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Mass Photometry of Membrane Proteins

Olerinyova, Anna and Sonn-Segev, Adar and Gault, Joseph and Eichmann, Cédric and Schimpf, Johannes and Kopf, Adrian H. and Rudden, Lucas S.P. and Ashkinadze, Dzmitry and Bomba, Radoslaw and Frey, Lukas and Greenwald, Jason and Degiacomi, Matteo T. and Steinhilper, Ralf and Killian, J. Antoinette and Friedrich, Thorsten and Riek, Roland and Struwe, Weston B. and Kukura, Philipp (2021) 'Mass Photometry of Membrane Proteins.', Chem., 7 (1). pp. 224-236.

Abstract

Integral membrane proteins (IMPs) are biologically highly significant but challenging to study because they require maintaining a cellular lipid-like environment. Here, we explore the application of mass photometry (MP) to IMPs and membrane-mimetic systems at the single-particle level. We apply MP to amphipathic vehicles, such as detergents and amphipols, as well as to lipid and native nanodiscs, characterizing the particle size, sample purity, and heterogeneity. Using methods established for cryogenic electron microscopy, we eliminate detergent background, enabling high-resolution studies of membrane-protein structure and interactions. We find evidence that, when extracted from native membranes using native styrene-maleic acid nanodiscs, the potassium channel KcsA is present as a dimer of tetramers—in contrast to results obtained using detergent purification. Finally, using lipid nanodiscs, we show that MP can help distinguish between functional and non-functional nanodisc assemblies, as well as determine the critical factors for lipid nanodisc formation.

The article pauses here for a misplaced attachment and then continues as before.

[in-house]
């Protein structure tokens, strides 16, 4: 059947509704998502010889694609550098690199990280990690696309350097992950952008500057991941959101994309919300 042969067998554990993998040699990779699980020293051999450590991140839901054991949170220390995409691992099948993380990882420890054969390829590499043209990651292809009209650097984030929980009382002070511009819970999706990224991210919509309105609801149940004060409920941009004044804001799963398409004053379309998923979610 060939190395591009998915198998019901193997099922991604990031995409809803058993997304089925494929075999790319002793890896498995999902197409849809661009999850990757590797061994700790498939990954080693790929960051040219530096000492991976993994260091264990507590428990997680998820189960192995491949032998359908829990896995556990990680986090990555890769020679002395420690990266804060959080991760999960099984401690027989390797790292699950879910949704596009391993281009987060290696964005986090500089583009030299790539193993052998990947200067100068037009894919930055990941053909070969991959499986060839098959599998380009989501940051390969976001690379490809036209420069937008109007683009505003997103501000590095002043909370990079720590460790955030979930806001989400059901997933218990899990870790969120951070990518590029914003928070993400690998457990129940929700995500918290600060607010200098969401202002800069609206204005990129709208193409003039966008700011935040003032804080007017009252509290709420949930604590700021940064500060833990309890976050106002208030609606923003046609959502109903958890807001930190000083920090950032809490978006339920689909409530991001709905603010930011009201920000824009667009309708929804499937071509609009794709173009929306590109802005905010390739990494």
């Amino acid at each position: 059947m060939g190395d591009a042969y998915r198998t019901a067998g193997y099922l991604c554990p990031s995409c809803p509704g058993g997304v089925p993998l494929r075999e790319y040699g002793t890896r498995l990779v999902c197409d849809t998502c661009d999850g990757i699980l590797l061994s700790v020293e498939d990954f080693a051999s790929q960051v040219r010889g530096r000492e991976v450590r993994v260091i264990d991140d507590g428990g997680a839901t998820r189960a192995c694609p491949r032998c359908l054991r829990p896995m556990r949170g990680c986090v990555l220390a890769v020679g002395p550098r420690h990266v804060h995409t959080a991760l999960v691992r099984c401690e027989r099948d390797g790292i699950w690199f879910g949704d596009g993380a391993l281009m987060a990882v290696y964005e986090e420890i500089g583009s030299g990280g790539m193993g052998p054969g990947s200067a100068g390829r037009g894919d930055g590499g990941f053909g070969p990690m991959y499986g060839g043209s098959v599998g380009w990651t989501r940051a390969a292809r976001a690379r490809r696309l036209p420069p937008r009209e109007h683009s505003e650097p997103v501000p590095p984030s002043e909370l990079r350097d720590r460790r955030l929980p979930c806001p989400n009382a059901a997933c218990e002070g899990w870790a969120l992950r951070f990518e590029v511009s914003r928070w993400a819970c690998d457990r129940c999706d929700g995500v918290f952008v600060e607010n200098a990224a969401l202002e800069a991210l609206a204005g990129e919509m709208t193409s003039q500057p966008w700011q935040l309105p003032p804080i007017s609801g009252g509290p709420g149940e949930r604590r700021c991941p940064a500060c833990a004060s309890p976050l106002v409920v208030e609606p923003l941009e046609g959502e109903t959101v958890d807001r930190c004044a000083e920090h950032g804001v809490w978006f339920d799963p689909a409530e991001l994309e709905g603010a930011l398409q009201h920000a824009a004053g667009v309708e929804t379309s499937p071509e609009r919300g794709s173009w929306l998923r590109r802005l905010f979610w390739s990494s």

Item Type:Article
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Available under License - Creative Commons Attribution Non-commercial No Derivatives 4.0.
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Status:Peer-reviewed
Publisher Web site:https://doi.org/10.1016/j.chempr.2020.11.011
Publisher statement:© 2020 The Authors. Published by Elsevier Inc. This is an open access article under the CC BY-NC-ND license (http://creativecommons.org/licenses/by-nc-nd/4.0/).
Date accepted:11 November 2020
Date deposited:04 May 2021
Date of first online publication:14 December 2020
Date first made open access:04 May 2021

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